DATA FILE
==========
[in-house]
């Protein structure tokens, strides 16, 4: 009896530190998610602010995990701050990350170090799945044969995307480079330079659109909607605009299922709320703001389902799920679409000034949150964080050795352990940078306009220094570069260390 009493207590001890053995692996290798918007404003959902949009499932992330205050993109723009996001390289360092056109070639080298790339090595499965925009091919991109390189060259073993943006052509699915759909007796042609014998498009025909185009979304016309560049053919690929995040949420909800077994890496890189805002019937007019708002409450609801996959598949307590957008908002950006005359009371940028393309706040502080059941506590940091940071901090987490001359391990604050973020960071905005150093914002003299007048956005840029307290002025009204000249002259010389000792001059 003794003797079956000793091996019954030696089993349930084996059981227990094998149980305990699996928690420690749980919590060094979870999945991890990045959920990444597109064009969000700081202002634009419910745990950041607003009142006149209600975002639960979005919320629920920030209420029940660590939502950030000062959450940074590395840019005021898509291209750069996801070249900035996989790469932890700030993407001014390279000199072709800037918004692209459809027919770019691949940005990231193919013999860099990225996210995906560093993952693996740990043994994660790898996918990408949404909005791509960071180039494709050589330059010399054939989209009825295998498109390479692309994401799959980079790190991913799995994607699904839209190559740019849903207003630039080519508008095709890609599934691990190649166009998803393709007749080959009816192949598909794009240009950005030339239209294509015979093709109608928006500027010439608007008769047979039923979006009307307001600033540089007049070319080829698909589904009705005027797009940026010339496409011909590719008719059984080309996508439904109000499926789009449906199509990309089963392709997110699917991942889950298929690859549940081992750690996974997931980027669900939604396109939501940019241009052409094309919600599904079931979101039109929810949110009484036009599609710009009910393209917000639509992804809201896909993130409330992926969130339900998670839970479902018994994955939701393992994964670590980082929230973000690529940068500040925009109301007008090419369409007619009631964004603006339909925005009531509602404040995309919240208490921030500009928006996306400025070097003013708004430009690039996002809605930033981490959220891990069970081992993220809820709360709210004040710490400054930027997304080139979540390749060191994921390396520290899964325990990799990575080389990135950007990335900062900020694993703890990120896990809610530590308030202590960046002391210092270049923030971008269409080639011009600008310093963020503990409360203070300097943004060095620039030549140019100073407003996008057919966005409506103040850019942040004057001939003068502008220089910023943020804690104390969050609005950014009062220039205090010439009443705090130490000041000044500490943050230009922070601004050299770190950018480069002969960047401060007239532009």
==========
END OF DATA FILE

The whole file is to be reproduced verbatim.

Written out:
[in-house]
């Protein structure tokens, strides 16, 4: 009896530190998610602010995990701050990350170090799945044969995307480079330079659109909607605009299922709320703001389902799920679409000034949150964080050795352990940078306009220094570069260390 009493207590001890053995692996290798918007404003959902949009499932992330205050993109723009996001390289360092056109070639080298790339090595499965925009091919991109390189060259073993943006052509699915759909007796042609014998498009025909185009979304016309560049053919690929995040949420909800077994890496890189805002019937007019708002409450609801996959598949307590957008908002950006005359009371940028393309706040502080059941506590940091940071901090987490001359391990604050973020960071905005150093914002003299007048956005840029307290002025009204000249002259010389000792001059 003794003797079956000793091996019954030696089993349930084996059981227990094998149980305990699996928690420690749980919590060094979870999945991890990045959920990444597109064009969000700081202002634009419910745990950041607003009142006149209600975002639960979005919320629920920030209420029940660590939502950030000062959450940074590395840019005021898509291209750069996801070249900035996989790469932890700030993407001014390279000199072709800037918004692209459809027919770019691949940005990231193919013999860099990225996210995906560093993952693996740990043994994660790898996918990408949404909005791509960071180039494709050589330059010399054939989209009825295998498109390479692309994401799959980079790190991913799995994607699904839209190559740019849903207003630039080519508008095709890609599934691990190649166009998803393709007749080959009816192949598909794009240009950005030339239209294509015979093709109608928006500027010439608007008769047979039923979006009307307001600033540089007049070319080829698909589904009705005027797009940026010339496409011909590719008719059984080309996508439904109000499926789009449906199509990309089963392709997110699917991942889950298929690859549940081992750690996974997931980027669900939604396109939501940019241009052409094309919600599904079931979101039109929810949110009484036009599609710009009910393209917000639509992804809201896909993130409330992926969130339900998670839970479902018994994955939701393992994964670590980082929230973000690529940068500040925009109301007008090419369409007619009631964004603006339909925005009531509602404040995309919240208490921030500009928006996306400025070097003013708004430009690039996002809605930033981490959220891990069970081992993220809820709360709210004040710490400054930027997304080139979540390749060191994921390396520290899964325990990799990575080389990135950007990335900062900020694993703890990120896990809610530590308030202590960046002391210092270049923030971008269409080639011009600008310093963020503990409360203070300097943004060095620039030549140019100073407003996008057919966005409506103040850019942040004057001939003068502008220089910023943020804690104390969050609005950014009062220039205090010439009443705090130490000041000044500490943050230009922070601004050299770190950018480069002969960047401060007239532009």